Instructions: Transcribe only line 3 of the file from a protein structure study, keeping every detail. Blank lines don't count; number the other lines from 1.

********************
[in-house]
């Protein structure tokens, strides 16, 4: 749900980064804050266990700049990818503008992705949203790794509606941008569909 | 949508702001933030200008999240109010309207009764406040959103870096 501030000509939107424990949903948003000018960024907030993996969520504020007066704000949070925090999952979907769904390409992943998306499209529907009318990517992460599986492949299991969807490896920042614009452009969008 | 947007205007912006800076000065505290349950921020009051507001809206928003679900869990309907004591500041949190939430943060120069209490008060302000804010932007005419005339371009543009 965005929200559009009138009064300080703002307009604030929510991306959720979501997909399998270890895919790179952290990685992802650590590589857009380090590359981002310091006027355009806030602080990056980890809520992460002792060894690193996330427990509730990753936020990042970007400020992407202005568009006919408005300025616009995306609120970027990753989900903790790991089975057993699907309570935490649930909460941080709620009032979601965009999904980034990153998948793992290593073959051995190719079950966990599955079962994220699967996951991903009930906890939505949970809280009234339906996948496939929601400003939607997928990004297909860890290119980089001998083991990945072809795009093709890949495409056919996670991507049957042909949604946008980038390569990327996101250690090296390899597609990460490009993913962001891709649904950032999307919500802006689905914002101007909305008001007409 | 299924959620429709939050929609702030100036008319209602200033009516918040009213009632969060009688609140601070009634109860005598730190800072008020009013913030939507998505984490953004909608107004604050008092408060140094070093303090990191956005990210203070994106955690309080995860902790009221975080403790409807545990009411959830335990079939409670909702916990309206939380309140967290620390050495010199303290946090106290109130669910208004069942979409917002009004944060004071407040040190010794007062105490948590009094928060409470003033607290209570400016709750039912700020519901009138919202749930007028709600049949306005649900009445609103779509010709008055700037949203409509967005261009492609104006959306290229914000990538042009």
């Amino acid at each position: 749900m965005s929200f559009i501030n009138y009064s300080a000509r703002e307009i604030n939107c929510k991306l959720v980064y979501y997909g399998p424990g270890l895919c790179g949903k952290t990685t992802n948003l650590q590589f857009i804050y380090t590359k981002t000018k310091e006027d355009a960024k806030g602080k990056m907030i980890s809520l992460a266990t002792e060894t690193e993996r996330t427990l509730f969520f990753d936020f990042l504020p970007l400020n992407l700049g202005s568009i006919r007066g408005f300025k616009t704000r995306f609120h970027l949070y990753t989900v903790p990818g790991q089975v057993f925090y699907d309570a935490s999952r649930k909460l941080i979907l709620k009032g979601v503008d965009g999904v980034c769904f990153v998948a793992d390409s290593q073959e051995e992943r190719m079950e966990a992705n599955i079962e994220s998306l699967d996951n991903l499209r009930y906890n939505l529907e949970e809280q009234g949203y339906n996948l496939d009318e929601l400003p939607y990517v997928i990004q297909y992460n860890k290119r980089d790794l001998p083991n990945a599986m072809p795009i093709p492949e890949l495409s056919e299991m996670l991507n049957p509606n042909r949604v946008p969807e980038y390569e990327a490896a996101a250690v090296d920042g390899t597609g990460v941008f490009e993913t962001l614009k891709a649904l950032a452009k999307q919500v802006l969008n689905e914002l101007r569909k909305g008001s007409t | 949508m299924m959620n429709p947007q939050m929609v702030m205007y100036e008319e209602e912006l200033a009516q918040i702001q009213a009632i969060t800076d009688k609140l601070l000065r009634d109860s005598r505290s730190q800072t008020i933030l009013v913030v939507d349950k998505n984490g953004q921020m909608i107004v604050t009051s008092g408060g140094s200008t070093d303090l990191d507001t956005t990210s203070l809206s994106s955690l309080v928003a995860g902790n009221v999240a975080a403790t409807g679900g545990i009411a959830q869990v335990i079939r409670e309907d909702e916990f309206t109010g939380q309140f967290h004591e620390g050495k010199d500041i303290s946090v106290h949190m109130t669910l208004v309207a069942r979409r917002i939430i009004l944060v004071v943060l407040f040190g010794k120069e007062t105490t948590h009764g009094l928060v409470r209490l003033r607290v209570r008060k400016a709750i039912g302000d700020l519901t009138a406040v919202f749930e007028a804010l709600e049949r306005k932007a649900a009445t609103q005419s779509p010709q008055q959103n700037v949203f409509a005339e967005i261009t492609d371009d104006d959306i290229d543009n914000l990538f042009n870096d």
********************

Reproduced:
């Amino acid at each position: 749900m965005s929200f559009i501030n009138y009064s300080a000509r703002e307009i604030n939107c929510k991306l959720v980064y979501y997909g399998p424990g270890l895919c790179g949903k952290t990685t992802n948003l650590q590589f857009i804050y380090t590359k981002t000018k310091e006027d355009a960024k806030g602080k990056m907030i980890s809520l992460a266990t002792e060894t690193e993996r996330t427990l509730f969520f990753d936020f990042l504020p970007l400020n992407l700049g202005s568009i006919r007066g408005f300025k616009t704000r995306f609120h970027l949070y990753t989900v903790p990818g790991q089975v057993f925090y699907d309570a935490s999952r649930k909460l941080i979907l709620k009032g979601v503008d965009g999904v980034c769904f990153v998948a793992d390409s290593q073959e051995e992943r190719m079950e966990a992705n599955i079962e994220s998306l699967d996951n991903l499209r009930y906890n939505l529907e949970e809280q009234g949203y339906n996948l496939d009318e929601l400003p939607y990517v997928i990004q297909y992460n860890k290119r980089d790794l001998p083991n990945a599986m072809p795009i093709p492949e890949l495409s056919e299991m996670l991507n049957p509606n042909r949604v946008p969807e980038y390569e990327a490896a996101a250690v090296d920042g390899t597609g990460v941008f490009e993913t962001l614009k891709a649904l950032a452009k999307q919500v802006l969008n689905e914002l101007r569909k909305g008001s007409t | 949508m299924m959620n429709p947007q939050m929609v702030m205007y100036e008319e209602e912006l200033a009516q918040i702001q009213a009632i969060t800076d009688k609140l601070l000065r009634d109860s005598r505290s730190q800072t008020i933030l009013v913030v939507d349950k998505n984490g953004q921020m909608i107004v604050t009051s008092g408060g140094s200008t070093d303090l990191d507001t956005t990210s203070l809206s994106s955690l309080v928003a995860g902790n009221v999240a975080a403790t409807g679900g545990i009411a959830q869990v335990i079939r409670e309907d909702e916990f309206t109010g939380q309140f967290h004591e620390g050495k010199d500041i303290s946090v106290h949190m109130t669910l208004v309207a069942r979409r917002i939430i009004l944060v004071v943060l407040f040190g010794k120069e007062t105490t948590h009764g009094l928060v409470r209490l003033r607290v209570r008060k400016a709750i039912g302000d700020l519901t009138a406040v919202f749930e007028a804010l709600e049949r306005k932007a649900a009445t609103q005419s779509p010709q008055q959103n700037v949203f409509a005339e967005i261009t492609d371009d104006d959306i290229d543009n914000l990538f042009n870096d």